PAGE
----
Dr Christopher Thomas
My research is in the field of theoretical high energy physics - I study how some of the fundamental particles of nature interact, specifically how the strong interaction of particle physics binds together quarks to form hadrons: mesons, containing a quark and an antiquark, and baryons, like protons and neutrons, containing three quarks. Hadrons are studied at a host of experiments around the world and, although much of what has been found conforms to expectations, there have been a number of puzzling observations that await explanation. I use a variety of theoretical tools to investigate the properties of hadrons and address some of these puzzles. My recent focus has been on using lattice QCD methods where we formulate the theory so that quantities can be calculated numerically using powerful computers.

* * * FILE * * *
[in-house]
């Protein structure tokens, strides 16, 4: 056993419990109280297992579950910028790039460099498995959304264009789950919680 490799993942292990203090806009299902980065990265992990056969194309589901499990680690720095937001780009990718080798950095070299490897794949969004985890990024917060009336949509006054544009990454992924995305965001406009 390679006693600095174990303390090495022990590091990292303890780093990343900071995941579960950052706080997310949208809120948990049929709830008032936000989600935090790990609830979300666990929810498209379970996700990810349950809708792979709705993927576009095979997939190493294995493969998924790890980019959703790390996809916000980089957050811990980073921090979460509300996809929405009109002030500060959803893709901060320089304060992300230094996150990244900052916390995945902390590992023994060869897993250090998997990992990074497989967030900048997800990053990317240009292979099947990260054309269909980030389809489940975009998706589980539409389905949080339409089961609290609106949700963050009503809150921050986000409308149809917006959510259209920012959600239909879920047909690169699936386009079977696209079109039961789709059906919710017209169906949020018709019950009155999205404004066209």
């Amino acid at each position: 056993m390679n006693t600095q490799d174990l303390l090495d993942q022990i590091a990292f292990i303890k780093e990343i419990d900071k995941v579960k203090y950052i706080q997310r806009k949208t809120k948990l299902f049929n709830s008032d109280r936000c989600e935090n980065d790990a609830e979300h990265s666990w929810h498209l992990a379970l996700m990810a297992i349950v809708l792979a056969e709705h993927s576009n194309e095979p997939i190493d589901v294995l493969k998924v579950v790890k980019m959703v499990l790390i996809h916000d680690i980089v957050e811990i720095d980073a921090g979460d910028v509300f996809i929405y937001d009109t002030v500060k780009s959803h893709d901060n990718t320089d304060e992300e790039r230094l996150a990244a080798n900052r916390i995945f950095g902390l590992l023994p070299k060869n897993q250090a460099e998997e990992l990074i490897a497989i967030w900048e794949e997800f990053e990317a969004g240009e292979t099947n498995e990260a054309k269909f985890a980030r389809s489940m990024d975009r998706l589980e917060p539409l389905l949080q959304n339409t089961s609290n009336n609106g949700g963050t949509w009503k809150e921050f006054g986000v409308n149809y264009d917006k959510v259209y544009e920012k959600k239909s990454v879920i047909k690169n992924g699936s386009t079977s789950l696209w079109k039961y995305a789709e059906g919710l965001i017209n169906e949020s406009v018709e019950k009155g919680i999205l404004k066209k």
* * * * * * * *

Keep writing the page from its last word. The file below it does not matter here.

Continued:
I studied Natural Sciences in Cambridge before doing a D.Phil. in Theoretical Physics at Oxford. After postdoctoral positions at Jefferson Lab in the USA and Trinity College Dublin, I returned to Cambridge as a University Lecturer in the High Energy Physics group of the Department of Applied Mathematics and Theoretical Physics.